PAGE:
A person found in a common betting house, or found escaping therefrom on the occasion of its being entered under this Act, shall be presumed, until the contrary is proved, to be or to have been betting or wagering therein.”

This law was last updated in 2006 but it still makes no specific mention of the internet. To this day, it is interpreted as applying only to betting in the real world. I urge caution because it’s always possible that some official at some point will interpret the laws differently and decide they apply to Maylasia online betting.

The government has issued a few edicts to combat online gambling in Malaysia. One of these is a strict prohibition of internet café owners from allowing their customers to access internet gaming sites. In 2014 the police force of Sarawak attempted to eradicate online gambling businesses. Another is an order to banks to identify and block financial transactions to and from known gambling websites.

A few forms of betting are legal in Malaysia today. One of these is pari-mutuel wagering on horse races when done in-person at an authorized racetrack. The other form is lottery-style gambling offered by three authorized companies:

A popular format of lottery is the 4-digit draw in which you pick a four-digit number and win if your number is called. Some of these lotteries are drawn at random while others are tied to sports events or races. Da Ma Cai, for example, picks numbers at random and then assigns some of those numbers to horses in an upcoming race. The order in which those horses finish determines the winning four-digit number.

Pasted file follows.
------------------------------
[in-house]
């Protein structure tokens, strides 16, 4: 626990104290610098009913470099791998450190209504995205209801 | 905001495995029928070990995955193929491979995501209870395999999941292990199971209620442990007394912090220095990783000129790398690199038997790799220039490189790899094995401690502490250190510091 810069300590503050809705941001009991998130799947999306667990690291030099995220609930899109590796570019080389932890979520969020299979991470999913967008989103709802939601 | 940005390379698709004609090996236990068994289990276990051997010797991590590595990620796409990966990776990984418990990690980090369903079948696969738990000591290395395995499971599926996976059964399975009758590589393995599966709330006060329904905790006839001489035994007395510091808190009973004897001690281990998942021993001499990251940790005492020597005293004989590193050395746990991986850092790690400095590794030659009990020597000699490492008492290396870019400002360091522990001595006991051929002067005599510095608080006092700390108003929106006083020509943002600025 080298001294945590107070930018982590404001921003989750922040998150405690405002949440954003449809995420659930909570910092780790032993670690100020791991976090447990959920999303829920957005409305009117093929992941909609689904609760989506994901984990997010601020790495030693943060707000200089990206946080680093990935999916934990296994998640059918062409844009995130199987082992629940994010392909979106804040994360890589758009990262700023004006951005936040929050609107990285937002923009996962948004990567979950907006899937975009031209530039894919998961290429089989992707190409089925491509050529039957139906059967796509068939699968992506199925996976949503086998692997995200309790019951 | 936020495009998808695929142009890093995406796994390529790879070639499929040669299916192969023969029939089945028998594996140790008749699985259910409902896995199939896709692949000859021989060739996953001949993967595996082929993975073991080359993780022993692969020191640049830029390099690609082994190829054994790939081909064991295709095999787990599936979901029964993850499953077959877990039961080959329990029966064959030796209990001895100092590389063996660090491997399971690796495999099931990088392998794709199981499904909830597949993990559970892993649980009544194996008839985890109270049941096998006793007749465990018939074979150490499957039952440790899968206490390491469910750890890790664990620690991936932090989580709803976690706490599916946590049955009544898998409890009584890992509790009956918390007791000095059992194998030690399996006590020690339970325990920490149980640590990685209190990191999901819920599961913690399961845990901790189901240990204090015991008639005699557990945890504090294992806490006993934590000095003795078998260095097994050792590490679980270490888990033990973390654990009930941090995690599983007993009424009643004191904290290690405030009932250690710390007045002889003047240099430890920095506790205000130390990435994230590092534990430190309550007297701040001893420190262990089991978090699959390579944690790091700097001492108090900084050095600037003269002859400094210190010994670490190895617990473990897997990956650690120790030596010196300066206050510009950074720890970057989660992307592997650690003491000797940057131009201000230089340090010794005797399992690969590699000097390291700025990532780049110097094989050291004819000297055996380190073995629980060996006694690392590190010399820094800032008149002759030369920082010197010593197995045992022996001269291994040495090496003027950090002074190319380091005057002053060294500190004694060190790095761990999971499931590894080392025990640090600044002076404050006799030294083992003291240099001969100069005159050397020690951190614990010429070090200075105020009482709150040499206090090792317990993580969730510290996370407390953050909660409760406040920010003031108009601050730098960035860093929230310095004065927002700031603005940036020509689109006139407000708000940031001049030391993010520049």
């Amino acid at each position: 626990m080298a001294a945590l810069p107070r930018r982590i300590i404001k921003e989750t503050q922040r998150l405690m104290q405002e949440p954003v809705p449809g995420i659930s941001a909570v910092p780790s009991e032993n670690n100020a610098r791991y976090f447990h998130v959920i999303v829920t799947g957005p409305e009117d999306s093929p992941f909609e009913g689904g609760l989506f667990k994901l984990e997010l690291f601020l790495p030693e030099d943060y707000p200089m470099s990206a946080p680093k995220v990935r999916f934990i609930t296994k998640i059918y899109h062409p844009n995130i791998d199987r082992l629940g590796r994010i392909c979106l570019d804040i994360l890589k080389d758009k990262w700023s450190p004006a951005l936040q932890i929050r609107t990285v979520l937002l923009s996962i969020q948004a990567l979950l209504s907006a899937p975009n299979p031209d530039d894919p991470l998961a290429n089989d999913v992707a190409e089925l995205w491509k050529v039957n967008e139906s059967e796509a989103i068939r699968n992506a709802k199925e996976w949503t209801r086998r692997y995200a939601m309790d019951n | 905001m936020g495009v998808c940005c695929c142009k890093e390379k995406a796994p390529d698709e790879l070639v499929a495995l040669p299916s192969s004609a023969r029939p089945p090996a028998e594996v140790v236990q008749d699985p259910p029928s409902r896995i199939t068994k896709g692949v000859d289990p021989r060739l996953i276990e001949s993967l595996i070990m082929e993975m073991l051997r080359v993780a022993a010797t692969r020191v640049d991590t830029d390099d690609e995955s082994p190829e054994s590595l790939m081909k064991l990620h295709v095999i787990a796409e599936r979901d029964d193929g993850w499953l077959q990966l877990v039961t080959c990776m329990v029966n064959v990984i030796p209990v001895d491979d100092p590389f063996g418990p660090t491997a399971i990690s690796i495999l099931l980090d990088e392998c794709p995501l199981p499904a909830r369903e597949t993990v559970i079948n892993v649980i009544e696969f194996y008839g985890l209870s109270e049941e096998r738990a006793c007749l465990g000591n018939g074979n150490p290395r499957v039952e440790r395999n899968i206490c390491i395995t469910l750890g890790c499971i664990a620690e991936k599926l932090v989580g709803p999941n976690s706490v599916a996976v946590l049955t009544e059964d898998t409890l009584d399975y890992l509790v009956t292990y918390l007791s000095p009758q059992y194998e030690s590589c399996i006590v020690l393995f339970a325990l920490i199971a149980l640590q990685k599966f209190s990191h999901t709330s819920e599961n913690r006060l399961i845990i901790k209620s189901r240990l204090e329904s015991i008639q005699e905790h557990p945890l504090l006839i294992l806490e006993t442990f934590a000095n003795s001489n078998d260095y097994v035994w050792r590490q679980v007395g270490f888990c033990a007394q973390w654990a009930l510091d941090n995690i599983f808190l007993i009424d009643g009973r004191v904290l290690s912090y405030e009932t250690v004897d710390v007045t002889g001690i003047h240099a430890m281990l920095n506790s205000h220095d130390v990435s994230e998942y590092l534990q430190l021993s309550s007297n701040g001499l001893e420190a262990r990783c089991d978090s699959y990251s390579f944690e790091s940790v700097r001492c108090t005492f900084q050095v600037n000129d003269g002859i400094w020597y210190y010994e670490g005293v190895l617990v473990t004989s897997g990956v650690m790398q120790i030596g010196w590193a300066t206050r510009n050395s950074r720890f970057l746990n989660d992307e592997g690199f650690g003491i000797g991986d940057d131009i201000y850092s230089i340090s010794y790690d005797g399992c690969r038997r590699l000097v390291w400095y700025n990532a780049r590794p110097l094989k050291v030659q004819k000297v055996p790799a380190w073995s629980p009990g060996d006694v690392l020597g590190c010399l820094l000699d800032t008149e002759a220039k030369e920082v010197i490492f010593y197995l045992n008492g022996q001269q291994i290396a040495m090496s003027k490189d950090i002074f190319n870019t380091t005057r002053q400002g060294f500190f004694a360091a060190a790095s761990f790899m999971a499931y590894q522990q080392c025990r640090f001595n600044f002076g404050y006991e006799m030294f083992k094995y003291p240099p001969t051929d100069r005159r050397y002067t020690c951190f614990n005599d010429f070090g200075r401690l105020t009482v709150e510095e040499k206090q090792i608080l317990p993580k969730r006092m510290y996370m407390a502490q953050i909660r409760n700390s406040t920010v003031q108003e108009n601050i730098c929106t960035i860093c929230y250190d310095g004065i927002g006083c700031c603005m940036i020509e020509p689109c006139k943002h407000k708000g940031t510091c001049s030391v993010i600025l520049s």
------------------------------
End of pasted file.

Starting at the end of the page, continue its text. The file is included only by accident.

The 5D and 6D lotteries consist of five and six-digit draws respectively. These are more difficult to win but come with significantly larger prizes. The Mega 6/52, for example, guarantees at least RM2,000,000 plus a rolling jackpot that can reach as high as RM20,000,000.

Brick-and-mortar gambling in Malaysia is limited to exactly one casino: The Genting Highlands Resort. This resort, theme park and casino is the brainchild of deceased Malaysian billionaire Lim Goh Tong. He came up with the idea after a trip to the Cameron Highlands and invested his entire fortune into the high-risk plan of building a mega-resort in the middle of nowhere.

Lim Goh Tong eventually decided to build the casino on the side of a mountain about an hour north of Kuala Lumpur. He invested everything he had into the construction of the casino despite family and friends telling him the idea was crazy. He even convinced government officials to make an exception to the country’s strict gambling laws.

It was a long and nearly disastrous construction process that included the construction of a long access road, getting electricity and water to the resort while simultaneously battling poor weather and mudslides. The project was eventually completed and it made Lim Goh Tong a multi-billionaire. He was the richest man in Malaysia when he was alive.

The Genting resort still operates today and consists of multiple casinos, world-class hotels, theme parks, and other attractions. It is a major destination not just for Malaysians but for Asia as a whole. It also features live entertainment, numerous restaurants, spas, places to shop, and much more.